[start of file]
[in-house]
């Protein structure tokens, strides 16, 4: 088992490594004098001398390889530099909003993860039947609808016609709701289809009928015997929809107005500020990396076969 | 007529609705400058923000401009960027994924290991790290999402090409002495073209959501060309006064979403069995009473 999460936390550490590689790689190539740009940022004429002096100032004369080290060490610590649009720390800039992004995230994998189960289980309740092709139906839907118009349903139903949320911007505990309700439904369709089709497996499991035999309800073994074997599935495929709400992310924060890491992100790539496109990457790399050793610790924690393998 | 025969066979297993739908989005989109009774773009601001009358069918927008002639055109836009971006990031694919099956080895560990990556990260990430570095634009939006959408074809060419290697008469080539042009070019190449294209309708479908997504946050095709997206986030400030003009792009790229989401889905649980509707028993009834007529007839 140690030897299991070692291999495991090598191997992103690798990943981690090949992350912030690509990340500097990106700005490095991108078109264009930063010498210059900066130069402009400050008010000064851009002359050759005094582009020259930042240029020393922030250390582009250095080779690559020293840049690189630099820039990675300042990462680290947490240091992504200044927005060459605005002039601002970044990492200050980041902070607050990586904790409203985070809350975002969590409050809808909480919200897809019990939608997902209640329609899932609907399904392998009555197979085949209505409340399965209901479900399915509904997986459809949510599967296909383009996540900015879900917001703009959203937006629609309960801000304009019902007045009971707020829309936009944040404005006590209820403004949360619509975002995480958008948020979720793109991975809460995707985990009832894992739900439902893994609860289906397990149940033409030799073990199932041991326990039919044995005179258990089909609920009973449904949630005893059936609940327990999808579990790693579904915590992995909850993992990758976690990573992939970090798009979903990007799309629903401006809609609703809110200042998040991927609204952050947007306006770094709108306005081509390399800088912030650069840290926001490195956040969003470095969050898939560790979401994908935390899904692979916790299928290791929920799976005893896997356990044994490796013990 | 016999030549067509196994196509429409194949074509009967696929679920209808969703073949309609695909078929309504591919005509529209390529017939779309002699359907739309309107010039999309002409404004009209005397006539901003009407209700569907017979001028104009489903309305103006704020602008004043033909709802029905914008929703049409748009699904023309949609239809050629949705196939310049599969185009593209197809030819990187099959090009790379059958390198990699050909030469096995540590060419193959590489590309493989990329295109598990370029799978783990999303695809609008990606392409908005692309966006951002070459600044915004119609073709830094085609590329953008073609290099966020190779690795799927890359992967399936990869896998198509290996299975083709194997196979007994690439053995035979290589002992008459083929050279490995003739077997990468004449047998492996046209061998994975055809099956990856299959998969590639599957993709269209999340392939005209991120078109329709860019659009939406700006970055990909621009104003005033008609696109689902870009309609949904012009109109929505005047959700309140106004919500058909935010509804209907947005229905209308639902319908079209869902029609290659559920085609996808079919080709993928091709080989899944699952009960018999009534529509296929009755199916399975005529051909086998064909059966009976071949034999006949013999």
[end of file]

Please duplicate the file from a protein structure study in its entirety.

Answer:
[in-house]
């Protein structure tokens, strides 16, 4: 088992490594004098001398390889530099909003993860039947609808016609709701289809009928015997929809107005500020990396076969 | 007529609705400058923000401009960027994924290991790290999402090409002495073209959501060309006064979403069995009473 999460936390550490590689790689190539740009940022004429002096100032004369080290060490610590649009720390800039992004995230994998189960289980309740092709139906839907118009349903139903949320911007505990309700439904369709089709497996499991035999309800073994074997599935495929709400992310924060890491992100790539496109990457790399050793610790924690393998 | 025969066979297993739908989005989109009774773009601001009358069918927008002639055109836009971006990031694919099956080895560990990556990260990430570095634009939006959408074809060419290697008469080539042009070019190449294209309708479908997504946050095709997206986030400030003009792009790229989401889905649980509707028993009834007529007839 140690030897299991070692291999495991090598191997992103690798990943981690090949992350912030690509990340500097990106700005490095991108078109264009930063010498210059900066130069402009400050008010000064851009002359050759005094582009020259930042240029020393922030250390582009250095080779690559020293840049690189630099820039990675300042990462680290947490240091992504200044927005060459605005002039601002970044990492200050980041902070607050990586904790409203985070809350975002969590409050809808909480919200897809019990939608997902209640329609899932609907399904392998009555197979085949209505409340399965209901479900399915509904997986459809949510599967296909383009996540900015879900917001703009959203937006629609309960801000304009019902007045009971707020829309936009944040404005006590209820403004949360619509975002995480958008948020979720793109991975809460995707985990009832894992739900439902893994609860289906397990149940033409030799073990199932041991326990039919044995005179258990089909609920009973449904949630005893059936609940327990999808579990790693579904915590992995909850993992990758976690990573992939970090798009979903990007799309629903401006809609609703809110200042998040991927609204952050947007306006770094709108306005081509390399800088912030650069840290926001490195956040969003470095969050898939560790979401994908935390899904692979916790299928290791929920799976005893896997356990044994490796013990 | 016999030549067509196994196509429409194949074509009967696929679920209808969703073949309609695909078929309504591919005509529209390529017939779309002699359907739309309107010039999309002409404004009209005397006539901003009407209700569907017979001028104009489903309305103006704020602008004043033909709802029905914008929703049409748009699904023309949609239809050629949705196939310049599969185009593209197809030819990187099959090009790379059958390198990699050909030469096995540590060419193959590489590309493989990329295109598990370029799978783990999303695809609008990606392409908005692309966006951002070459600044915004119609073709830094085609590329953008073609290099966020190779690795799927890359992967399936990869896998198509290996299975083709194997196979007994690439053995035979290589002992008459083929050279490995003739077997990468004449047998492996046209061998994975055809099956990856299959998969590639599957993709269209999340392939005209991120078109329709860019659009939406700006970055990909621009104003005033008609696109689902870009309609949904012009109109929505005047959700309140106004919500058909935010509804209907947005229905209308639902319908079209869902029609290659559920085609996808079919080709993928091709080989899944699952009960018999009534529509296929009755199916399975005529051909086998064909059966009976071949034999006949013999």